Costa Rica’s tourism industry almost died in 2020. It’s still on life-support, but getting better slowly, thanks to the efforts of thousands. Here we list the people we believe stand out as tourism heroes in 2020.
Is it an understatement to say 2020 has been a bad year for Costa Rica‘s tourist industry? Pretty much, right? More accurate to swap the word “bad” for terrible. Or catastrophic. Or devastating. You get the picture, things have been far from good.
And when things are bad for Costa Rica tourism, they’re bad for Costa Rica.
Tourism is Costa Rica’s biggest industry. Before the pandemic, some 10% of Costa Rica’s workforce worked directly in tourism. Indirectly, that figure was around 20%, much more if you count informal workers. Almost 10% of Costa Rica’s GDP came from tourism, with up to 30% GDP related to the sector.
Apart from Belize, no country in Central America relies more on tourism than Costa Rica. Outside the Central Valley, tourism is all many coastal and rural communities have. Unemployment in many of these communities has approached 100%. People lost everything and now rely on food banks and charity for survival.
— CentralAmericaLiving (@VidaAmerica) September 27, 2020
We’ve spoken about all this no end in 2020.
This website is owned by a travel company, so we’ve spent the year highlighting and reporting on Costa Rica’s tourism ills. We make no apology for that. It’s been depressing reading (and writing).
There are some bright spots, though. Since reopening its borders in August, the tiny trickle of tourists coming in has turned into a (very) small stream. We’re still a long way from any kind of “normal” and many businesses and livelihoods have gone forever. But there’s light at the end of the tunnel.
This article is about celebrating that light, and more importantly, the people who made it possible to see it in the first place.
In this Holiday Season, we want to pay tribute to the men and women we consider to be Costa Rica’s tourism heroes of 2020.
Let’s see who they are below, listed in alphabetical order.
— CentralAmericaLiving (@VidaAmerica) October 17, 2020
Carlos Ricardo Benavides
An ex-tourism minister and now a PLN diputado, Carlos Ricardo Benavides has spent much of 2020 coming up with proposals to help reinvigorate tourism.
He’s the man behind the proposed remote worker bill and a plan to promote Costa Rica as a film destination. These two major initiatives, if passed, will boost tourism in Costa Rica in a post-pandemic world. In short, Benavides is thinking outside the box to make Costa Rica competitive as a destination beyond the pre-pandemic normal.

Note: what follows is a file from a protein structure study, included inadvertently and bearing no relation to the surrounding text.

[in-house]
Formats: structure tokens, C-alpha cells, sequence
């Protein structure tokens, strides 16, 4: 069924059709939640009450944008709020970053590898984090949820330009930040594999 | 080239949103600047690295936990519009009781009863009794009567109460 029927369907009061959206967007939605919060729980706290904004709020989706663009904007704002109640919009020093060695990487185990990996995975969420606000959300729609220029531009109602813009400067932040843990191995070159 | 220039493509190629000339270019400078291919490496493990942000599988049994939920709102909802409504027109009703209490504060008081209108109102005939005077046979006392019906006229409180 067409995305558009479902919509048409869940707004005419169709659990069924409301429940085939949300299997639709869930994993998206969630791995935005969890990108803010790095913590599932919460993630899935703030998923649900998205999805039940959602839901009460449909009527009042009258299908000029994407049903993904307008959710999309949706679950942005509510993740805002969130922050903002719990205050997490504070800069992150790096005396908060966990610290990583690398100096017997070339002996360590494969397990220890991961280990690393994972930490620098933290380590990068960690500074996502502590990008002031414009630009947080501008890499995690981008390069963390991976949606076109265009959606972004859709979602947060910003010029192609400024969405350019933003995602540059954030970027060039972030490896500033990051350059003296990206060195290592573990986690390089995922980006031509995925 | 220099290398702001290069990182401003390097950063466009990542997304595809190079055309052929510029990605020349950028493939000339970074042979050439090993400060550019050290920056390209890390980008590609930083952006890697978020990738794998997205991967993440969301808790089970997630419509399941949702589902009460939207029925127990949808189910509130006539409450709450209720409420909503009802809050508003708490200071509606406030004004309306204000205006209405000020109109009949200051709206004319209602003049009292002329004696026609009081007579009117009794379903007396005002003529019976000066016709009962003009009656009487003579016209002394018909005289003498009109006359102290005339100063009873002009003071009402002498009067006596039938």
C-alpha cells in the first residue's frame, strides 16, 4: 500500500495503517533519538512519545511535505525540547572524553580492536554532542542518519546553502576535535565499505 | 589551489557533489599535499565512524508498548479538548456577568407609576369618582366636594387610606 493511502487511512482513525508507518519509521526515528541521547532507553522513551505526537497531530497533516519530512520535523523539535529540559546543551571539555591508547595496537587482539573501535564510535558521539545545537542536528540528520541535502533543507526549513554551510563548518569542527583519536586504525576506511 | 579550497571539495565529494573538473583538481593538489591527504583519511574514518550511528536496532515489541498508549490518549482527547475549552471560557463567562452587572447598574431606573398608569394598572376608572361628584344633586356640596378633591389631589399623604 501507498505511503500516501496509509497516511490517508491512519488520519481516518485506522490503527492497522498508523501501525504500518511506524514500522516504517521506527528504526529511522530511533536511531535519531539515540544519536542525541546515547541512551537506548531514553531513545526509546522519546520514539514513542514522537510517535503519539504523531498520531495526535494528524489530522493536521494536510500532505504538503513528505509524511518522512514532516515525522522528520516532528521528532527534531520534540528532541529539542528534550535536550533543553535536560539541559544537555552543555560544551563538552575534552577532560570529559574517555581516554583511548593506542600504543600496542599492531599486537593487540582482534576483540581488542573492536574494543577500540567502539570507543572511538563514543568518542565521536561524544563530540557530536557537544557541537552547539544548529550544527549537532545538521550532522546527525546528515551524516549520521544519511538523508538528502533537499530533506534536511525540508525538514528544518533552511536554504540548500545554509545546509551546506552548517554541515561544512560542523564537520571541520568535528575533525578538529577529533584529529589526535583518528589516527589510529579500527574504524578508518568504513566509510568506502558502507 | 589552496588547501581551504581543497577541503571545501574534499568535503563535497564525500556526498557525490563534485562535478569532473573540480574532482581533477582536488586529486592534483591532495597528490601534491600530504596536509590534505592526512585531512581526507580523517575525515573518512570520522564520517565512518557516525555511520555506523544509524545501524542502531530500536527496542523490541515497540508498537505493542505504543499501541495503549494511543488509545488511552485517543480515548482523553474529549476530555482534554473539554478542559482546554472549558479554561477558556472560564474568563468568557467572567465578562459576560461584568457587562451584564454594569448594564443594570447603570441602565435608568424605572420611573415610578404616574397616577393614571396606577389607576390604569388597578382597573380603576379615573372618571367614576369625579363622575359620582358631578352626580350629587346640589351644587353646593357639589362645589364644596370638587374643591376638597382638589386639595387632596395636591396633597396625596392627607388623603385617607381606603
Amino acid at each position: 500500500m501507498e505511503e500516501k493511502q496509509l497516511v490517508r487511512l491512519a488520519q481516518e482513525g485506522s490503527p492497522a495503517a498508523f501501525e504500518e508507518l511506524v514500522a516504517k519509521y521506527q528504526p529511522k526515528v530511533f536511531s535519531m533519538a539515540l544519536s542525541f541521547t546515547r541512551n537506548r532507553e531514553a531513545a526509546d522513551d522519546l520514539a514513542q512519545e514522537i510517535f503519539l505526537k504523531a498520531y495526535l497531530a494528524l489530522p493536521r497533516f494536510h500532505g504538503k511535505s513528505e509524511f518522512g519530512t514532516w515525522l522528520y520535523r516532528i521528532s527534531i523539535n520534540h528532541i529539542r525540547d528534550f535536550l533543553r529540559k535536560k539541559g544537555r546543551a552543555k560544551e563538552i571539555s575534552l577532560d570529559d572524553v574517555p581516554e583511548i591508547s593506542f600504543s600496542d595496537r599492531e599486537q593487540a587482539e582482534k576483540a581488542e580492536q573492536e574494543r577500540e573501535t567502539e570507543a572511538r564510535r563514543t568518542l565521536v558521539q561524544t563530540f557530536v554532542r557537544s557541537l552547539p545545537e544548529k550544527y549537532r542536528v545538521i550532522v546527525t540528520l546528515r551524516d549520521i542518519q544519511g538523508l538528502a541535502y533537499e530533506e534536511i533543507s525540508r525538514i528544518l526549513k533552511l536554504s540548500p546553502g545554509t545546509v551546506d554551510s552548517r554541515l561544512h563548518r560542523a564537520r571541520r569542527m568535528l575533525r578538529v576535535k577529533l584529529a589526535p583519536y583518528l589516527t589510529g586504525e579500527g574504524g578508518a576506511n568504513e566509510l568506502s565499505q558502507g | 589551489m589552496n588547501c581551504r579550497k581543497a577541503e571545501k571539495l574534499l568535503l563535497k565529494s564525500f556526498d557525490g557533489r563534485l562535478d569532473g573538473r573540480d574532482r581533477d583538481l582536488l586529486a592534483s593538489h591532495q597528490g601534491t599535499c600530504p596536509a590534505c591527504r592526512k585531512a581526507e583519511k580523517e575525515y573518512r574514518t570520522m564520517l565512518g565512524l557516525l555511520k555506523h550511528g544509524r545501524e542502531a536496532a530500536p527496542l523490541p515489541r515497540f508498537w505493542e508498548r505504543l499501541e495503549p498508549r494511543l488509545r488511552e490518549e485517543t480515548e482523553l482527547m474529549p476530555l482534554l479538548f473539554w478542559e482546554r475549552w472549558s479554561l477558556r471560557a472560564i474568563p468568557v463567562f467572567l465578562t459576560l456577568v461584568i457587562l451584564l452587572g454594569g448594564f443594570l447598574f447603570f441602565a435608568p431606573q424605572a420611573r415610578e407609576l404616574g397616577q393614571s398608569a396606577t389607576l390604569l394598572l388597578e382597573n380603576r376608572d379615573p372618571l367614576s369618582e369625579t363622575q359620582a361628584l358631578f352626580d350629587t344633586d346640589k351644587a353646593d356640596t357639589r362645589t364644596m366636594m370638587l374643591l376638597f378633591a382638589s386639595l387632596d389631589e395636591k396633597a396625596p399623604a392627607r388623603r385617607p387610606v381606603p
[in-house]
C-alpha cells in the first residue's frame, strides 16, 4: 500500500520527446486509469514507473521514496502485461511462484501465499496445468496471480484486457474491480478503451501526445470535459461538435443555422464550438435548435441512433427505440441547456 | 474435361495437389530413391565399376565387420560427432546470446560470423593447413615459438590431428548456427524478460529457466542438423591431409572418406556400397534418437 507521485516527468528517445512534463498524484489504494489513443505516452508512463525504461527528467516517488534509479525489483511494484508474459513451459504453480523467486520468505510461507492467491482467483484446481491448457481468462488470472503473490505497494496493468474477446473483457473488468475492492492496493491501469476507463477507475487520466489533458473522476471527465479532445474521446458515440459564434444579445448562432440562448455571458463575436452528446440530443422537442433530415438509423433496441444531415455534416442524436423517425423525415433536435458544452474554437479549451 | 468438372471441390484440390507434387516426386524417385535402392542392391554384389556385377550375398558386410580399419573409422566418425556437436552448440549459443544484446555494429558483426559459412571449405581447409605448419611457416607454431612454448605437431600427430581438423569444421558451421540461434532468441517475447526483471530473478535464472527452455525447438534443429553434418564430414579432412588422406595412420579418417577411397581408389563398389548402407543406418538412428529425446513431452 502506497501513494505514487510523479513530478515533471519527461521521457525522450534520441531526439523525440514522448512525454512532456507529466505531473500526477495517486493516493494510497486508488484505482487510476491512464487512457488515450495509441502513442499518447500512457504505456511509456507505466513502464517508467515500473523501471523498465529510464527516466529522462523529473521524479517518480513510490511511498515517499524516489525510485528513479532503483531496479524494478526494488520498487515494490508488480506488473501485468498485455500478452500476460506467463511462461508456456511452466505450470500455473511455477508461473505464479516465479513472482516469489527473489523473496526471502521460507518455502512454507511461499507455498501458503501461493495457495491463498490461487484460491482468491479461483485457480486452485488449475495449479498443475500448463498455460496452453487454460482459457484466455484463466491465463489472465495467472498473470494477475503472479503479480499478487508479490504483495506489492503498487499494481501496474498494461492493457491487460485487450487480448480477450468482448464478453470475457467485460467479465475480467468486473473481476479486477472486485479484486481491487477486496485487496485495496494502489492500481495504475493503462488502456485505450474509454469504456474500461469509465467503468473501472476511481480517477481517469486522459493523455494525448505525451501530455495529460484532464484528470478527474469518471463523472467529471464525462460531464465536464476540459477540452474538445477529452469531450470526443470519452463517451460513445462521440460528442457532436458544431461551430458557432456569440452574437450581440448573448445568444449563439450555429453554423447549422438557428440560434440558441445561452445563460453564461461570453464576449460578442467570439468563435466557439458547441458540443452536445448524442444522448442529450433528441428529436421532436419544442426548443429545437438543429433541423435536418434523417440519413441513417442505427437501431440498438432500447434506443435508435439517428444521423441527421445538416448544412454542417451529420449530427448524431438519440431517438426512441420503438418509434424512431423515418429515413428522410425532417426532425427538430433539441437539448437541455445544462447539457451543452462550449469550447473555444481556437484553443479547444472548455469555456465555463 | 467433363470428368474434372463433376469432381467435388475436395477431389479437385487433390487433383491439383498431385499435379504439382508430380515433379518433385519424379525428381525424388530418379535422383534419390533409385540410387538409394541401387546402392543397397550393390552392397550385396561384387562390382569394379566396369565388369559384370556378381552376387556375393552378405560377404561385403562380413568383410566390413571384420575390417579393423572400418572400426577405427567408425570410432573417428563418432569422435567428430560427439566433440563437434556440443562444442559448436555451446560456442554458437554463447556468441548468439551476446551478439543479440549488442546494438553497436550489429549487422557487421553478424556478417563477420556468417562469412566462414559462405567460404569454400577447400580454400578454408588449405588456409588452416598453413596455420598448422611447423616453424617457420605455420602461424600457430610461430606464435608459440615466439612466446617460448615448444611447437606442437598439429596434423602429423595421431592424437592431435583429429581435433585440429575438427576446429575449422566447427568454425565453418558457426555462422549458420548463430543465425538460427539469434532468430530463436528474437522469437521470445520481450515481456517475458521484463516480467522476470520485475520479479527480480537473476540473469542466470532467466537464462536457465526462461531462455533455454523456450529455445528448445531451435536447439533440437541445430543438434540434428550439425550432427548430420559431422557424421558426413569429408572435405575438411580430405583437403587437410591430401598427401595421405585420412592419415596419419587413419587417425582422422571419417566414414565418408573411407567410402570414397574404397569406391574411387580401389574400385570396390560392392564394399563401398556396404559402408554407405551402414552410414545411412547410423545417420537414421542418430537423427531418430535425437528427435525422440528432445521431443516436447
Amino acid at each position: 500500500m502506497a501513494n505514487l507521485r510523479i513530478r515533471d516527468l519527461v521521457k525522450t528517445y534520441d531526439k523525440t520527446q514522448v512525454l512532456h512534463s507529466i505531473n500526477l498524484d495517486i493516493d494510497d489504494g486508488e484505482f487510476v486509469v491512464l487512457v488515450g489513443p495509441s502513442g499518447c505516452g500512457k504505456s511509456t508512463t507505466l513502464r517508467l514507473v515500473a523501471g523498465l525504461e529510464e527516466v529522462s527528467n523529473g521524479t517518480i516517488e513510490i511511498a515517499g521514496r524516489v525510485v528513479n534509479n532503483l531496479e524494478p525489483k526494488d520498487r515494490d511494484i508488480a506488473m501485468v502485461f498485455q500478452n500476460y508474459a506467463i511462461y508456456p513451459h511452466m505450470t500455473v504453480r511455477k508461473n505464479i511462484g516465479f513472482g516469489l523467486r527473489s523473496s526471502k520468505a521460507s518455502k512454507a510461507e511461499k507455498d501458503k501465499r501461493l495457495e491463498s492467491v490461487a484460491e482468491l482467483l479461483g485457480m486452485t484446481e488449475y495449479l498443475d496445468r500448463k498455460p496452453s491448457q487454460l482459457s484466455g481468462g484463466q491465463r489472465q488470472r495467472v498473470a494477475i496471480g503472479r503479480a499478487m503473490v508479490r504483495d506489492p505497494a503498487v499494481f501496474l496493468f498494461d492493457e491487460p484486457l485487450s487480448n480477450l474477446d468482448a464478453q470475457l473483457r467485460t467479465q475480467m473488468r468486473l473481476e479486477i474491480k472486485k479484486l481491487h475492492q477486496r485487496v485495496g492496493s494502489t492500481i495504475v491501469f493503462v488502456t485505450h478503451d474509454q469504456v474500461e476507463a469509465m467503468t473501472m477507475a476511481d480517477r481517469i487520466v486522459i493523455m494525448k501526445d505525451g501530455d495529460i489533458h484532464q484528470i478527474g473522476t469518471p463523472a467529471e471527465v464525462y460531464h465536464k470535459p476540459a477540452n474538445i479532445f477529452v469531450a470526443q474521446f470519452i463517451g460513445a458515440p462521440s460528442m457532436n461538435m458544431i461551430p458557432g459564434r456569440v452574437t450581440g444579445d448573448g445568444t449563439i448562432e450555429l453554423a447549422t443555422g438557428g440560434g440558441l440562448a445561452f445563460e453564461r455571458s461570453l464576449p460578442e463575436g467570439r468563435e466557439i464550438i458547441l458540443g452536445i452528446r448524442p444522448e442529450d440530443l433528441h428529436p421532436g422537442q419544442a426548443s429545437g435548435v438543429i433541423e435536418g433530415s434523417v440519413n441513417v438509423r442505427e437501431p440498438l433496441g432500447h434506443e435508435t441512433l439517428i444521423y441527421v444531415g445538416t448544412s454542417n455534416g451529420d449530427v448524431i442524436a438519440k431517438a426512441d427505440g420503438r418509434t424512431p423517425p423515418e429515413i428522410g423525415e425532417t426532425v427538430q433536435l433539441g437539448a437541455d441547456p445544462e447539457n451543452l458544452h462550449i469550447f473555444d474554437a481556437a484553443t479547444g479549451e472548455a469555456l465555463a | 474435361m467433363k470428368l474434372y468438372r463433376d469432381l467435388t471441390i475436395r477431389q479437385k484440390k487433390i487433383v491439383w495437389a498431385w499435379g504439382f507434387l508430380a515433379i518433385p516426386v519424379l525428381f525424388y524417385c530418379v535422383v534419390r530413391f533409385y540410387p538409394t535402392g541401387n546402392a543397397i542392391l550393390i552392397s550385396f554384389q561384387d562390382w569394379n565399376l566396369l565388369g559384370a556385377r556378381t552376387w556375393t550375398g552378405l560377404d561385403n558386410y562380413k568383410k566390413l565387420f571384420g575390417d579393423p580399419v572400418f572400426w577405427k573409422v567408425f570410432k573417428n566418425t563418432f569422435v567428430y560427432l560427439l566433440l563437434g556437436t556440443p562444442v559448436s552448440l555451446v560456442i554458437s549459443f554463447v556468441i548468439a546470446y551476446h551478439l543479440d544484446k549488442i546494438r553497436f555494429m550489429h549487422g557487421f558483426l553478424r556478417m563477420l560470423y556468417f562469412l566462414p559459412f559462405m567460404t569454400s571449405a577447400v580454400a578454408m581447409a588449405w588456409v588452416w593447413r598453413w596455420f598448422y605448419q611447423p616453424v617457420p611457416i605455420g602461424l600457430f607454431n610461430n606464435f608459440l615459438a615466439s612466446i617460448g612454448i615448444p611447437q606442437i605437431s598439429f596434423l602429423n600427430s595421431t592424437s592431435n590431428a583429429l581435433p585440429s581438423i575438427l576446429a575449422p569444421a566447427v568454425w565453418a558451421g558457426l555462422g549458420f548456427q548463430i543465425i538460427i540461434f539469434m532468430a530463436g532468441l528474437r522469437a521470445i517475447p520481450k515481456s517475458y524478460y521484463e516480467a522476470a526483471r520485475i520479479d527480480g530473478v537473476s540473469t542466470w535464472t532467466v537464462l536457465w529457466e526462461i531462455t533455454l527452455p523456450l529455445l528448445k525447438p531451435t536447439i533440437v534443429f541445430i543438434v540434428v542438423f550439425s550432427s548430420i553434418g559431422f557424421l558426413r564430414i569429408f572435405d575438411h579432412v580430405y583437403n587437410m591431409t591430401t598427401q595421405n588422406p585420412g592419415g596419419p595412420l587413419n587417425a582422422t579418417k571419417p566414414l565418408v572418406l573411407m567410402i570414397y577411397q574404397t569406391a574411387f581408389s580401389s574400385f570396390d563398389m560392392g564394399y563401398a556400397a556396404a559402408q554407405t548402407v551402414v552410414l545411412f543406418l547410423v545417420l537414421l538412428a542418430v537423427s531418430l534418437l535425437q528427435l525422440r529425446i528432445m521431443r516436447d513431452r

He was also behind the push to turn Isla San Lucas into a national park, something which finally happened earlier this year.
Nuestro objetivo es la mayor generación de encadenamientos productivos y empleo de talento nacional, especialmente en los sectores turístico, artístico y comercial. Pretendemos exportar aún más nuestra imagen de democracia consolidada y destino mundial de primera calidad. pic.twitter.com/IXm18YyZgJ
— Carlos Ricardo Benavides (@CRBenavidesJ) November 13, 2020
If Carlos Ricardo Benavides is the man who’ll make Costa Rica’s remote worker bill a reality, then perhaps Colin Brownlee is the inspiration for it. This Canadian/Tico hotelier has been calling for and promoting some sort of system to attract remote workers to Costa Rica since the start of the pandemic.
He was early in predicting this new future of tourism and has lobbied tirelessly all year for change. His Hotel Banana Azul in Puerto Viejo is one of the first to actively cater to remote workers.
Call him a trailblazer in this new normal.
Friendly people, great climate, affordable, good broadband, and beaches and sloths, too: Costa Rica offers the ultimate opportunity for remote professionals. https://t.co/n9vrrHAl4b
— Costa Rica Tourism News (@CRTourismNews) May 28, 2020
Andrea Diaz could be Costa Rica tourisms first real martyr of the pandemic. A surfer from Tamarindo, she was arrested in June while exercising her legitimate right to protest the continued beach closures that had decimated her community.